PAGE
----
On Friday, Aug. 13, five years ago, island residents were glued to the Weather Channel to keep an eye on the third named storm of the 2004 hurricane season. While many island residents braced for the storm by securing their homes, boarding up windows and considering evacuation, much of the general atmosphere around the island was relaxed in nature as just the evening before, newscasters predicted that the island would be spared and the hurricane was tracking northward to Tampa Bay.
All of that changed in an instant as the eye of the storm began to “wobble” and made straight for Pine Island. Within a few short hours, much of the island was left in ruin and while help from the mainland was slow to arrive, those remaining on the island flew into action and it was a genuine situation of neighbor helping neighbor as temporary shelters for storm victims were opened in island churches where people were housed, fed and comforted as damages were assessed and the recovery process began.
Today very few signs of the storm remain, only hidden scars, and those living on the island have come a long way with regard to preparedness in the event of another Charley.
Among the first to organize within weeks after the storm was a group of clergy, along with other island leaders, who formed the Pine Island Long Term Recovery Organization (PILTRO). This group realized that even after the roads were cleared of debris, utility poles were righted and power restored, the work of recovery for many island residents was only beginning. PILTRO saw to it that other needs were met by setting up a network to provide financial assistance as well as shelter, clothing, meals, ice, water and dozens of other necessities.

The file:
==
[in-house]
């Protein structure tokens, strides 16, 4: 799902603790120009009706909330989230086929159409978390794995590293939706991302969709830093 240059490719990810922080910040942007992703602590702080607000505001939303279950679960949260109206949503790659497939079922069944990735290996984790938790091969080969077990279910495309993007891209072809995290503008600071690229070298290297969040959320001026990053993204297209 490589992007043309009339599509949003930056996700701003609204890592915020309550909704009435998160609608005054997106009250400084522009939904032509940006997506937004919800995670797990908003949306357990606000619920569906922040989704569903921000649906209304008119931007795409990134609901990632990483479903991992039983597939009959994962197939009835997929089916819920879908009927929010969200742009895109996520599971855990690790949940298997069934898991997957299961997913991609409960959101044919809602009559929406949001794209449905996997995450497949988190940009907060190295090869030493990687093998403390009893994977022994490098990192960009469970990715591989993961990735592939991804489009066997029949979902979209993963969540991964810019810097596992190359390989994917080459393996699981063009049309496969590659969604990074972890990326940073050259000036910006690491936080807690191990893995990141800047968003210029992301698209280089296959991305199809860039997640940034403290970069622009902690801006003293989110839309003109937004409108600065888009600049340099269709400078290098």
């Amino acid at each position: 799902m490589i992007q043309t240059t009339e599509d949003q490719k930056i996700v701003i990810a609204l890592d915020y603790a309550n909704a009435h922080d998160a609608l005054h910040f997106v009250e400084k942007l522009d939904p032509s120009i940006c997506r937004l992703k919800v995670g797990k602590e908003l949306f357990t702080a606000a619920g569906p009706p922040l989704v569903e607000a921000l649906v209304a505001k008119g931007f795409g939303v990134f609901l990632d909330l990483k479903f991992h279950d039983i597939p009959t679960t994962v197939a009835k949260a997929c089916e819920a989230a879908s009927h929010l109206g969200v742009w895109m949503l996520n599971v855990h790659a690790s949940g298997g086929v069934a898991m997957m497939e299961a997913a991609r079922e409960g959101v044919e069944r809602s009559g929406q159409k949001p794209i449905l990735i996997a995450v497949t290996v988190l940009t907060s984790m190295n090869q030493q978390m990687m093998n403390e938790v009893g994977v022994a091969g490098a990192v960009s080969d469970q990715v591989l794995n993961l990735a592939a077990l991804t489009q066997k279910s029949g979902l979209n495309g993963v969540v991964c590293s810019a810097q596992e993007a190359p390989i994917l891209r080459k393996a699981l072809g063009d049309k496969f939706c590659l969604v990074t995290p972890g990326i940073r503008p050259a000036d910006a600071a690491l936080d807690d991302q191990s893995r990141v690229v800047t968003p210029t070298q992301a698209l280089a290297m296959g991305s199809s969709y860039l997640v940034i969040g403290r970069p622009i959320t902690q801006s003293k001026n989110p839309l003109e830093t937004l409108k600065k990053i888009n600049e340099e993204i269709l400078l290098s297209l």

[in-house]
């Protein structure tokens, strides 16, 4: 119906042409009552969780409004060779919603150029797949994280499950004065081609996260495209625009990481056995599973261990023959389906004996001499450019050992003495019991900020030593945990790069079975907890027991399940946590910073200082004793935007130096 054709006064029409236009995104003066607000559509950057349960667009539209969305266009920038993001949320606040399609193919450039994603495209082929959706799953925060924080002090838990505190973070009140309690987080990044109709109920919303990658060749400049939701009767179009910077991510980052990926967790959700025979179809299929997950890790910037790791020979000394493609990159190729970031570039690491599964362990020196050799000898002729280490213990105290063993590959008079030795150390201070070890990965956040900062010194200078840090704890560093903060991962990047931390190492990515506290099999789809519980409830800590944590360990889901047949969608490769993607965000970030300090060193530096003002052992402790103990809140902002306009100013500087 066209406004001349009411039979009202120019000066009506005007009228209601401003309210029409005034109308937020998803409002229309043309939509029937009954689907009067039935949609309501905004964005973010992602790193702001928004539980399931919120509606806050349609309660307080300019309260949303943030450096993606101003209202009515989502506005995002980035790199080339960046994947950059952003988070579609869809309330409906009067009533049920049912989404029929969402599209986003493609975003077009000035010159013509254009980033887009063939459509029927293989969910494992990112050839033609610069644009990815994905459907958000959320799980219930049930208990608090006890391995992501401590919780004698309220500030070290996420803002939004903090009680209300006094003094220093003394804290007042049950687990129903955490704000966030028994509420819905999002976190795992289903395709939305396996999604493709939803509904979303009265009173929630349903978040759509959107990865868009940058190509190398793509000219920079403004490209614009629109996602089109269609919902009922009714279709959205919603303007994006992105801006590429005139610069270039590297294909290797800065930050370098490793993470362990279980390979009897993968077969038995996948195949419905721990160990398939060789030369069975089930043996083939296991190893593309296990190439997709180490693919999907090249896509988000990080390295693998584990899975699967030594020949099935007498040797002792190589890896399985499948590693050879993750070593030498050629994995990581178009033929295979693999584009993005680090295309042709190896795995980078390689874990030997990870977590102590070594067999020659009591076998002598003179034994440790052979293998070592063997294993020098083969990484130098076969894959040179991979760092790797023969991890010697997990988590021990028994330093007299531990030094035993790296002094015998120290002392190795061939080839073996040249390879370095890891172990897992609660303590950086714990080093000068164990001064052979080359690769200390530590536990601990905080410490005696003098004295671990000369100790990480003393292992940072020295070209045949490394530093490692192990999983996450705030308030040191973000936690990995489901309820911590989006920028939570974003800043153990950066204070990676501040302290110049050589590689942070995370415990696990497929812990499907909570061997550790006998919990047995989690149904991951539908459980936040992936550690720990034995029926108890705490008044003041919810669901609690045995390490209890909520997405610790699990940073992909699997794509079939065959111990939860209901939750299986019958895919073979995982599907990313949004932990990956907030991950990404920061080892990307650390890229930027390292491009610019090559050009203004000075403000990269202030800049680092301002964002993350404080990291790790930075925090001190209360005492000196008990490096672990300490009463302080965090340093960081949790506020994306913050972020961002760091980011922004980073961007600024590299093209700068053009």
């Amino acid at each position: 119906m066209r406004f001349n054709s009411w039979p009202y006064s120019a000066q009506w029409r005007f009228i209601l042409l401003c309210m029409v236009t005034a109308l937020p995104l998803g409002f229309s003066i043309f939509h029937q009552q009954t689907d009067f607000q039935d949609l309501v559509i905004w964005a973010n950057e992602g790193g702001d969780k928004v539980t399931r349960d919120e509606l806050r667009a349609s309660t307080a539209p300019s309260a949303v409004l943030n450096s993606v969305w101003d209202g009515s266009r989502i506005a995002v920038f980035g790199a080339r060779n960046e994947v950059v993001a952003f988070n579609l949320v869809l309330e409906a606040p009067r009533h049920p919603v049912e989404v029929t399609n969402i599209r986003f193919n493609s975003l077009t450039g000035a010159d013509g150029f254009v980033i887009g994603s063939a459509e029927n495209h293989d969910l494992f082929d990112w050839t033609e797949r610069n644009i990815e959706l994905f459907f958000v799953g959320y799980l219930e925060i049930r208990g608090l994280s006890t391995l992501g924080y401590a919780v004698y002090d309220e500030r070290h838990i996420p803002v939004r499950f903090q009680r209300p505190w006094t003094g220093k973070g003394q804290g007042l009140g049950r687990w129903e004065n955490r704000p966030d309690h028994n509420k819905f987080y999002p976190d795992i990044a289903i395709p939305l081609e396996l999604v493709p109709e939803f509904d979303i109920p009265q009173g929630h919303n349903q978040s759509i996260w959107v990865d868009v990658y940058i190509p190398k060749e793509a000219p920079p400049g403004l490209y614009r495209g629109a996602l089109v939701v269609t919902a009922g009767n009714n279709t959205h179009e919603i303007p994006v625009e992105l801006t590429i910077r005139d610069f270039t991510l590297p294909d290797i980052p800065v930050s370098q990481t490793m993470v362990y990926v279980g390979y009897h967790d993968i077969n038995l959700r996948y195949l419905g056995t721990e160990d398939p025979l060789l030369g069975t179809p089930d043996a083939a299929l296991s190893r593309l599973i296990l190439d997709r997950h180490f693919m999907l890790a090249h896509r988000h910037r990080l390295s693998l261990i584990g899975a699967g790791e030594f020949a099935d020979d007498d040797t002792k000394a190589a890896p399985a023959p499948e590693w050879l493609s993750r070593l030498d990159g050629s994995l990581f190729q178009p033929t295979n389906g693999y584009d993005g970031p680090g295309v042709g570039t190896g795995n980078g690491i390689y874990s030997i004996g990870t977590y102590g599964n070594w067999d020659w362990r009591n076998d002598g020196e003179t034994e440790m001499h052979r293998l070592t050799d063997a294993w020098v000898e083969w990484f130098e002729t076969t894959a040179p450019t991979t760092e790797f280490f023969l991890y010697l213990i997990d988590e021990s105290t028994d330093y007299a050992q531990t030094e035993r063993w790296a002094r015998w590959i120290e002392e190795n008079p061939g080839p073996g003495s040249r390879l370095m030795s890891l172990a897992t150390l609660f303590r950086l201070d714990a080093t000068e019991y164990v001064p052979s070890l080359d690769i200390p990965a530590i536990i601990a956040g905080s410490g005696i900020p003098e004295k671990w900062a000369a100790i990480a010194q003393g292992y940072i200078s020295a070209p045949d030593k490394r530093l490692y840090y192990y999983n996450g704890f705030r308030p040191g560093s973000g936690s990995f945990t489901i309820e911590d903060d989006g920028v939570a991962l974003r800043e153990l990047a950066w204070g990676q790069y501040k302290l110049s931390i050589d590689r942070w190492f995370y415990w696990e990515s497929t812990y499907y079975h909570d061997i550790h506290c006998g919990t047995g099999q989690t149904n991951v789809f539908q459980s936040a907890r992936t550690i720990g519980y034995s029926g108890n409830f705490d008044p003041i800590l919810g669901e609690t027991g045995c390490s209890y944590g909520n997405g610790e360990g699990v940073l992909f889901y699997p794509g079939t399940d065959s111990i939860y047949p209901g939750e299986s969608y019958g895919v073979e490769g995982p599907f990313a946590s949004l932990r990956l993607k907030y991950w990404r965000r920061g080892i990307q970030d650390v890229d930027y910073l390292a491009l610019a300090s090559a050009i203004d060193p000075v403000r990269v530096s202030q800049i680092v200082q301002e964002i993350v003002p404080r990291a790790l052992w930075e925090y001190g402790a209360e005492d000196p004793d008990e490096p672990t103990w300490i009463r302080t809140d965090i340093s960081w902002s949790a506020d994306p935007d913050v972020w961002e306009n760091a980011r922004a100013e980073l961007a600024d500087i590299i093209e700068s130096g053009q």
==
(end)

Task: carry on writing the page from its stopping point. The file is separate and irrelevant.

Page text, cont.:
In addition, PILTRO also assisted with helping people file claims with FEMA, attaining assistance from the Red Cross and Salvation Army and dealing with insurance companies. PILTRO also created the Beacon of HOPE to continue this kind of support even after other agencies left the island. PILTRO provided not only physical support by helping to repair damaged the group is still an important part of the island society, in some respects, the organization has changed its focus.
While maintaining a data base of the residents of the island to be used by first responders in the event of a disaster and providing hurricane preparedness information, PILTRO continues to assist residents in need. Among the responsibilities assumed by PILTRO are the Meals on Wheels program as well as assistance with job hunting, applying for food stamps and filing for Social Security benefits. The Beacon also serves as a thrift store and often provides housewares, furniture and clothing at a minimal cost. Many times the Beacon has provided those preparing for job interviews with a new outfit to ensure a good first impression for a potential employer or will allow those who cannot afford items to work off the cost by agreeing to work volunteer hours in exchange.
Sheri Dube has been with the Beacon from the onset of PILTRO and believes the island saw an employment boom after Hurricane Charley but it was short-lived.